Many 生 Readings in One Sentence

I’d like to make a sentence with as many different readings of 生 as possible :smile: Just for fun, and it can serve as an example to show non-Japanese speaking friends (and maybe Japanese speakers) one challenge of the language. It should be grammatically correct, and the words/expressions should be used in a correct way, even if the sentence as a whole doesn’t make much sense.

After some help and corrections we have:


So 9 different readings. 10 if you count しょう and じょう as two separate ones.

Translation: The teacher was born in the Yayoi period, and/so they cultivated the lawn with all their might, and vividly ate raw eggs and soba every birthday.


  • Anything utterly wrong? As in: “You wouldn’t use this word that way”?
  • Any readings I should add? Maybe the teacher’s name could be something with 生.
  • Should we add 千生せんなり? Not sure how common that is…I want to avoid cases of “Well yeah but nobody uses that word”.

And in case you’re wondering: Yes, I do have too much time on my hands :sweat_smile:


芝生を生やす made me laugh, but I guess I’ve just never encountered anything other than ヒゲを生やす


I honestly would ask a native but I don’t think you can use 生い立ち like that. It refers to someone’s upbringing itself and not like the period when they were young. I’m also not sure about the 誕生日ごとに part. It sounds weird to me.

If you want to add なり 生業 is an actually used word


Just for the sake of those who might not know all the words (let alone their readings! :sweat_smile: ), could you also include in your main post your best proposed translation of what the sentence is supposed to mean (even if it’s a bit silly or nonsense, as you mentioned)? I would be very interested, speaking for myself. :smiley:

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I’m guessing you don’t mean readings that are explicitly listed against 生 in the dictionary, but rather just ways in that 生 is sometimes read? In which case, there’s sooo many different readings in place names. Just from the list of train stations in Japan:

相生 = あいおい
蒲生 = がもう
穴生 = あのう
粟生 = あお
藤生 = ふじゅう
福生 = ふっさ
萩生 = はぎゅう
羽生 = はにゅう
日生 = ひなせ
石生 = いそう
桐生 = きりゅう
生見 = ぬくみ
丹生川 = にゅうがわ
晩生内 = おそきない
柳生 = やぎゅう

As with the etymology behind the reading of 弥生, most of these, I would say, probably come from the classical verb う being slurred into the back of the first kanji - for example:
蒲生う = がまおう → 蒲生 = がもう
藤生う = ふじおう → 藤生 = ふじゅう
石生う = いしおう → 石生 = いそう
and so forth, so I guess whether those actually count as distinct ways that 生 has been read is arguable. Probably more of a bunch of jukujikun.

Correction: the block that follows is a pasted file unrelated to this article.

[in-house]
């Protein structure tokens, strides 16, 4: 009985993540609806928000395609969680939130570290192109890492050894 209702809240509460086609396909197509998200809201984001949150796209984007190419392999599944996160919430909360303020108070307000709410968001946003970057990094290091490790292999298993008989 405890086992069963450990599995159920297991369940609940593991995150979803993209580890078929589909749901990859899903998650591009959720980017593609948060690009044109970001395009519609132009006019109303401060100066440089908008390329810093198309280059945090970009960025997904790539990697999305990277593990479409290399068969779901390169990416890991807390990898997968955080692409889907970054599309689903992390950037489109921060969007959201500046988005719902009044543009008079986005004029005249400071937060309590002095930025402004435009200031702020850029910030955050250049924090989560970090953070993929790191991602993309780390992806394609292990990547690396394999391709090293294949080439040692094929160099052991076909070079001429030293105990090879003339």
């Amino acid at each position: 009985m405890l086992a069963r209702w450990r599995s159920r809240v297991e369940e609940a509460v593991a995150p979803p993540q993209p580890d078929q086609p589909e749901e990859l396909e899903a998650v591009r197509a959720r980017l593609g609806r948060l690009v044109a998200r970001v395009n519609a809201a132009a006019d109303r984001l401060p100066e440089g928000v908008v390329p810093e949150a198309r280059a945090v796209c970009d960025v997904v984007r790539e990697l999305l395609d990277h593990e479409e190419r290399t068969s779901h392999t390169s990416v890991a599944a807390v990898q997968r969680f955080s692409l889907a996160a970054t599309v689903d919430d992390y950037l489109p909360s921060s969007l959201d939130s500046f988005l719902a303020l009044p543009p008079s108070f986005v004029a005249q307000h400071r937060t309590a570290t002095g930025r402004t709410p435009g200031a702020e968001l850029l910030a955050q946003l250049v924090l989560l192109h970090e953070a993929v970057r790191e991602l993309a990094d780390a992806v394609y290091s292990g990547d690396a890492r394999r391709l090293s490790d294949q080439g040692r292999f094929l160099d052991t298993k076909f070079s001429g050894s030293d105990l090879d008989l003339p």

LOL love it. I think this is a genre of word play for native speakers so maybe someone can even give you more examples.

My experience so far: people not studying Japanese go glassy eyed after being faced with more than even a few characters and if shown even one sentence much less a page in a book they’re so confused by all the other characters they’ll be like yeah of course it’s complicated I just see squiggles, and the point about readings is totally lost in that overwhelm. so to be honest the only time I ever got this across was to focus attention on just one word, write it on a blank page:
日曜日 and write
Nichi yo- bi pointing out the 2 different pronunciations for 日, and that there are several others for that character in different words, and this is the case for thousands of characters.
Then if they ask any follow up questions and got interested, pull out the big guns and show them your sentence. Then they are primed with what you’re getting across and they might enjoy it!

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今日は日曜日だよ :slightly_smiling_face:


Even better!

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There are a few here:

Some I have come across:






Also, you accidentally added some extra text on the back of that URL.


Thanks. I fixed it.

Thanks everyone! I showed it to a Japanese friend, and got two corrections :slightly_smiling_face:

  • 生い立ち isn’t used like that (as @Vanilla already pointed out), so I’ve removed it. We kind of have the おい reading in 弥生やよい already.
  • 生地 on its own has several meanings like cloth/fabric, so I’ve changed it to パン生地 to be more clear.

Other than that, it seems okay. I told her about a week ago that it’s 100% fine to correct all my mistakes, so I don’t think she’s just being polite. I might run it by another friend later.

By the way, I like the 今日は日曜日 example, because it’s such a common thing to say and not artificial :+1:

Good idea! Added.


you could just make it 生蕎麦 while you’re at it so its something that japanese people actually regularly eat.

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